Every college and university is different, just like every student experience, but there are a few general tips that will help guide you through first year without too much stress!
1. Go to ALL first week events
This is especially important if you're going somewhere new and you don't already have a group of friends. Some of the first week events may seem silly or pointless, but trust me, this is the time to meet new people and forge some solid friendships. Join clubs and get active, not just within your school, but also in your community!
2. SAVE money on textbooks
You will need more textbooks in college than you ever needed in high school. By the end of the year, these textbooks will have cost you more than a month's worth of groceries. In order to cut down some of these costs, you're going to have to get creative!
-Buy used copies from the bookstore
-Buy online from Amazon for a fraction of the price
-Buy from fellow students (check Facebook for groups designed specifically for this purpose)
-Check out Google Books to see if you can read online (FREE!)
-Photocopy pages from the books you need at the library (many classes only require you to read a chapter or two from the textbooks they use)
3. Avoid eating at the cafeteria everyday
If you're on a meal plan, it is way too easy to just head over to the cafeteria (or associated restaurants) and swipe your card. The food available on campus is generally very expensive, so before you know it, you could be out of food money long before term is up. If you live in a place with a kitchen, use it! If you don't have a kitchen, and you're pretty much forced to eat on campus, you can cut down your expenses by going to the grocery store once a week to buy your snack items! Think about it: one Starbucks muffin costs about $2.00 compared to a whole box of granola bars for $5.00 at the grocery store.
4. Learn the art of communication
If you live with roommates at any point throughout your time at college, you're going to need to become a master of communication in order to maintain your sanity. Even if you live alone, I can pretty much guarantee that you'll be required to complete at least one group project that requires you to communicate with your peers. In any case, learning how to speak openly and clearly will be immensely helpful when you're trying to sort out things like a shower schedule or who takes out the garbage and who washes the dishes.
5. DO NOT neglect other parts of your life by engulfing yourself in your studies
This might seem like an obvious one, but when you're in the thick of midterm season, you are definitely going to want to keep this in mind. No matter how busy you are with your studies, do not let your social life or domestic duties suffer. You simply can't hole yourself up for weeks at a time, ignoring your friends and family, and not wash a single dish in your house. Just don't do it. Ultimately, your school work will actually benefit from you giving your mind a break. Even if it's just a half hour walk, you absolutely must give yourself a break to clear your mind.
6. Work smart, NOT hard
Learning to budget your time will be incredibly important in college, so focusing your energy in the right places will save you a lot of time. If you've got a part-time job and 3 papers due in 3 days days, you're going to need to budget your time accordingly. Reading through your syllabus at the beginning of term will save you time at the end of the year when your professor asks you to write a paper linking the major themes of the course. Get an agenda or personal notebook and USE IT! Things like SparkNotes, can actually be a really useful learning tool when used correctly. Obviously you know that you can't plagiarize (no matter how desperate you may feel, NEVER do this), but if you're having a hard time understanding the plot of a story or keeping track of characters, SparkNotes actually does a really great job of laying it all out clearly.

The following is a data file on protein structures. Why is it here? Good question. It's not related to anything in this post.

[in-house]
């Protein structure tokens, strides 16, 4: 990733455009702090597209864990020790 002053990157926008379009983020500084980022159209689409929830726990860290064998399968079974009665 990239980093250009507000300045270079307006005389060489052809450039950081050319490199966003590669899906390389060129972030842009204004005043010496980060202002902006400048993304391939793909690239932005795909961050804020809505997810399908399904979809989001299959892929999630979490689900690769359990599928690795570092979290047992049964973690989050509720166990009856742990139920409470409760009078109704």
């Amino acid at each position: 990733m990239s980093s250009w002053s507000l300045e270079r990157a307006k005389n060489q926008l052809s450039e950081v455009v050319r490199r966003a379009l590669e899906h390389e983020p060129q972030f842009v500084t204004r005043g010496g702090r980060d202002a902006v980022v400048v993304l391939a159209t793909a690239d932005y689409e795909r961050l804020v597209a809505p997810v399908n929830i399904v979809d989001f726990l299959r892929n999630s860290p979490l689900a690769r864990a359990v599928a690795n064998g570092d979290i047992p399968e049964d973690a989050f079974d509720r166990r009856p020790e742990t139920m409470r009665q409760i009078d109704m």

7. Try new things
There are going to be so many new and exciting opportunities available to you throughout your time at college. Sometimes, it'll be overwhelming, but no matter what, do not limit yourself. Whether it's an interesting sounding course that's not directly in your field, or a school club that does something you've never heard of, you'll only be enriching yourself and broadening your horizons by giving it a try. You might start your first year thinking you want to be a vet, and end up changing your mind when you discover all the other possibilities out there. I'm not suggesting you join every club and team out there, because if you do, you'll probably get overwhelmed, but I am suggesting that you at least try one or two.
Finally, don't forget to have fun and make the most of your experiences! Before you know it, you'll be graduating from college and looking for a full-time job!
|Graduation with my friend Yvonne! |
We met in our first year!
My boyfriend, who is actually back at college right now to get his computer technician certification, reminded me of two very important tips I left out! Here they are:
8. Seek out help when you need it
Your academic advisors are there to help you but you have to take the first step by scheduling an appointment to meet with them. They can point you in the right direction if you need a tutor, or help you pick out the courses you need to complete you degree.
9. Surround yourself with people who love and support you
This is incredibly valuable advice! There will be some very trying times ahead, so it's important to have the support of your most trusted friends and family. If someone is a bad influence or has a really negative attitude, they probably aren't worth keeping around. You're old enough now to pick and choose your friends, so make sure you're careful and take the time to invest in quality friendships.